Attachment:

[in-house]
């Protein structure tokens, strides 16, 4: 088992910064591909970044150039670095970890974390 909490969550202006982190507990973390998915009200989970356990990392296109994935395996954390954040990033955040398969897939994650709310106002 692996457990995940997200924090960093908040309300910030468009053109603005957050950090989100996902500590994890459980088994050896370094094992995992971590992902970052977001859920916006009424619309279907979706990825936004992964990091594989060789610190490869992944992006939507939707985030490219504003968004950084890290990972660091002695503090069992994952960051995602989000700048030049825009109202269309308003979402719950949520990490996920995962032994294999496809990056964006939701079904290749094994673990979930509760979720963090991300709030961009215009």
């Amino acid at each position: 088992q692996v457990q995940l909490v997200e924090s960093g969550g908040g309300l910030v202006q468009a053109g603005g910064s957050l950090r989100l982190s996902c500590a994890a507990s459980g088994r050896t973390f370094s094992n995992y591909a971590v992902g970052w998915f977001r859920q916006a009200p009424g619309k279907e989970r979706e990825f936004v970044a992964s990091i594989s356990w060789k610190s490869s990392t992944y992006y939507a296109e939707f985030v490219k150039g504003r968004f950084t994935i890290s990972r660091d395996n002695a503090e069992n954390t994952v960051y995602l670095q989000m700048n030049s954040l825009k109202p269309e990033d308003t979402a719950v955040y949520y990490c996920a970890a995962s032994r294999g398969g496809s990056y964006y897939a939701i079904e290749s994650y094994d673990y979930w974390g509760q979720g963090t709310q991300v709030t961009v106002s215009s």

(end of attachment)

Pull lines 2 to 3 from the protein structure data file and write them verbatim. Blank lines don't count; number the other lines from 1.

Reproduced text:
């Protein structure tokens, strides 16, 4: 088992910064591909970044150039670095970890974390 909490969550202006982190507990973390998915009200989970356990990392296109994935395996954390954040990033955040398969897939994650709310106002 692996457990995940997200924090960093908040309300910030468009053109603005957050950090989100996902500590994890459980088994050896370094094992995992971590992902970052977001859920916006009424619309279907979706990825936004992964990091594989060789610190490869992944992006939507939707985030490219504003968004950084890290990972660091002695503090069992994952960051995602989000700048030049825009109202269309308003979402719950949520990490996920995962032994294999496809990056964006939701079904290749094994673990979930509760979720963090991300709030961009215009």
């Amino acid at each position: 088992q692996v457990q995940l909490v997200e924090s960093g969550g908040g309300l910030v202006q468009a053109g603005g910064s957050l950090r989100l982190s996902c500590a994890a507990s459980g088994r050896t973390f370094s094992n995992y591909a971590v992902g970052w998915f977001r859920q916006a009200p009424g619309k279907e989970r979706e990825f936004v970044a992964s990091i594989s356990w060789k610190s490869s990392t992944y992006y939507a296109e939707f985030v490219k150039g504003r968004f950084t994935i890290s990972r660091d395996n002695a503090e069992n954390t994952v960051y995602l670095q989000m700048n030049s954040l825009k109202p269309e990033d308003t979402a719950v955040y949520y990490c996920a970890a995962s032994r294999g398969g496809s990056y964006y897939a939701i079904e290749s994650y094994d673990y979930w974390g509760q979720g963090t709310q991300v709030t961009v106002s215009s």